Citizen activists who use open sources to defy dictatorships and maintain democracy in the world of hybrid warfare: a rare look into the investigative journalistic practices
WHAT IT’S ABOUT: You might have heard the weird word Bellingcat—the name of a citizen journalist collective, whose findings were central in some of the most prominent investigations of the past years. Their work had often been more effective than that of international investigative bodies. Without Bellingcat’s efforts, we might not have known about the use of chemical weapons by Syrian forces on its citizens. Or about the Russian origins of the missile that shot down Malaysia Airlines Flight 17. “Bellingcat,” the film sheds light on the way the organization came to be and how it operates. and, most importantly, how a ragtag team of guys from all over Europe manages to be so effective in probing into the world’s evil.
WHO MADE IT: Hans Pool, the director, is a notable Dutch documentary filmmaker, whose previous works are not as well known abroad. In 2012 he made a film “Putin’s Olympic Dream” about the intense process of making Sochi into an Olympic capital. This explains why the focus on Bellingcat’s investigations in Pool’s film is also heavily related to Russia. Bellingcat has solved cases in Cameroon, Venezuela, Yemen, Turkey, and the US. But the events of the film mostly portray them dealing with the flight M17 crash mentioned above and the poisoning of Sergey Skripal in London by the Russian special forces. And I’m not complaining: it’s some fascinating stuff. Eliot Higgins, the founder of Bellingcat, as well as his closest and earliest allies, are all portrayed in their sleuthing glory. But you also see them as ordinary humans with their problems and weaknesses.
WHERE WE SAW IT: Human Rights Watch Film Festival 2019
WHY DO WE CARE: There are currently two main conversations that concern data and the internet — one about the good that we get from it, in acts of citizen activism, and the one about the bad, where data gets stolen, misused and abused, much like in the Cambridge Analytica case. And while both are equally important, there can be a more significant lean towards what’s more directly affecting consumers, like data breaches. The staff of Bellingcat doesn’t seemingly do anything to affect every single household in the world. This way, it might seem like they should be further away from the public’s field of interest. But in the times of hybrid war, the actual influence of truth-digging, unmasking and debunking become crucial. Guys like Bellingcat are the ultimate peg in the wheel of the system. It’s necessary to give them and their practices their due if we want to carry on like this and retain (or discover?) the democracy in global politics and law enforcement.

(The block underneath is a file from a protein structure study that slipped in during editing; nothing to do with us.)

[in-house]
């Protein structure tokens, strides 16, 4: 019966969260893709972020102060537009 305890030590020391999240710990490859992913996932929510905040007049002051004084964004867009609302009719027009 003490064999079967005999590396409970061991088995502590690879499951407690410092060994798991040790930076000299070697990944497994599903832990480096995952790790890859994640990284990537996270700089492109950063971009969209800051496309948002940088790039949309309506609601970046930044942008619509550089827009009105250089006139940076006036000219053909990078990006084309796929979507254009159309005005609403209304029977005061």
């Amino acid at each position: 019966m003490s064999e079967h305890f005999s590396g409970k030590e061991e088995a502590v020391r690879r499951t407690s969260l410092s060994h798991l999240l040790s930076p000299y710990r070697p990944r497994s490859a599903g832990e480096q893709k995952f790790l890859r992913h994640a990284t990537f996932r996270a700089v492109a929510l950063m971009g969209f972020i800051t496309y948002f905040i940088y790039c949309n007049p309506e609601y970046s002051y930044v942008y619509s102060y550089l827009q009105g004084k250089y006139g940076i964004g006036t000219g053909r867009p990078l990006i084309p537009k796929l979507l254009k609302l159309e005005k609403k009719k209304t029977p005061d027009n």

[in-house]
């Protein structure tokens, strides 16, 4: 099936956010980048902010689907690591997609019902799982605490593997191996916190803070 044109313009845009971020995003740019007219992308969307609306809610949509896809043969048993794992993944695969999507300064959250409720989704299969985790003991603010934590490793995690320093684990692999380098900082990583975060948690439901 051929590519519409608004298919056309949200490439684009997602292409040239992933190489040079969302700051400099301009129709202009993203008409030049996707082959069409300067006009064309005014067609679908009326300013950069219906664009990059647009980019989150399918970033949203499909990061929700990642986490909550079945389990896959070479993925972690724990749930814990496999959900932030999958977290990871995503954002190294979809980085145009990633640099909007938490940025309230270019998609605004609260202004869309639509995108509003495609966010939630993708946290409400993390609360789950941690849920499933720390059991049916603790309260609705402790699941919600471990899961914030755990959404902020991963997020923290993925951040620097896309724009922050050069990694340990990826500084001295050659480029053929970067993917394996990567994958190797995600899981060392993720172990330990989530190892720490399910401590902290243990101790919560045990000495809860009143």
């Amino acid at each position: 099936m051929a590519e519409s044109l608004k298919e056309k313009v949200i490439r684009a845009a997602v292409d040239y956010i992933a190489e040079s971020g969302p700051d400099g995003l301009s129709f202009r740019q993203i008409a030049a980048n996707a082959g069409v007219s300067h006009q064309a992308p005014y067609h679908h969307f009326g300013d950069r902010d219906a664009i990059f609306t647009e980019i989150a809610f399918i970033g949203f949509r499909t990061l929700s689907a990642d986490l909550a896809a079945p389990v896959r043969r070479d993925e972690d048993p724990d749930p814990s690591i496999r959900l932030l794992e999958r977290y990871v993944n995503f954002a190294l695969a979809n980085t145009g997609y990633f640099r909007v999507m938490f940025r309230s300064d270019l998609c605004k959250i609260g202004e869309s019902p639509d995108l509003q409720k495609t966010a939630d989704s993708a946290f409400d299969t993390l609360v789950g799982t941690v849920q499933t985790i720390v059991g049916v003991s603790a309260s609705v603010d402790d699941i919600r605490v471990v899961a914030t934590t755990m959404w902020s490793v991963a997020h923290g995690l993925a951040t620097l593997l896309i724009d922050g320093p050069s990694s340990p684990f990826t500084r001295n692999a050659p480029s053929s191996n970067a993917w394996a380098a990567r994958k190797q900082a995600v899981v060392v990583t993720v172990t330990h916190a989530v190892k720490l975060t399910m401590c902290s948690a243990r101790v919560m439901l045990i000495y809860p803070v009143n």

WHY YOU NEED TO WATCH: These guys are pretty badass, and it’s damn fun see them operate. Pool is partial to his characters, and it shows. The juxtaposition of relatable men and their starking investigations makes for an inspiring tale of heroism. You could just as easily be watching a documentary on firefighters or pediatric surgeons, who save lives and then recline on a sofa with a beer. But the deal with the subject matter is that Bellingcat and investigative journos, Edward Snowden and the rest of the whistleblowers, and those who follow their inspired paths, are how we survive late capitalism and global powers wreaking havoc on our planet. It’s not that much of a new subject, and it’s not necessarily revelatory—although I was thrilled to find out the origins of the group’s weird name. But it’s right there at the core of contemporary existence in the world. Hans Pool’s documentary is the superhero film we all need: an informative, honest account of what humans should and can do. Most importantly: it’s exceptionally life-affirming. After receiving bad news all day every day as everyone tuned in to the world’s events does, it’s a relief to know that someone is trying to do something. And the best part is: they’re really good at it.
Bellingcat: Truth in a Post-Truth World, 2019
Director: Hans Pool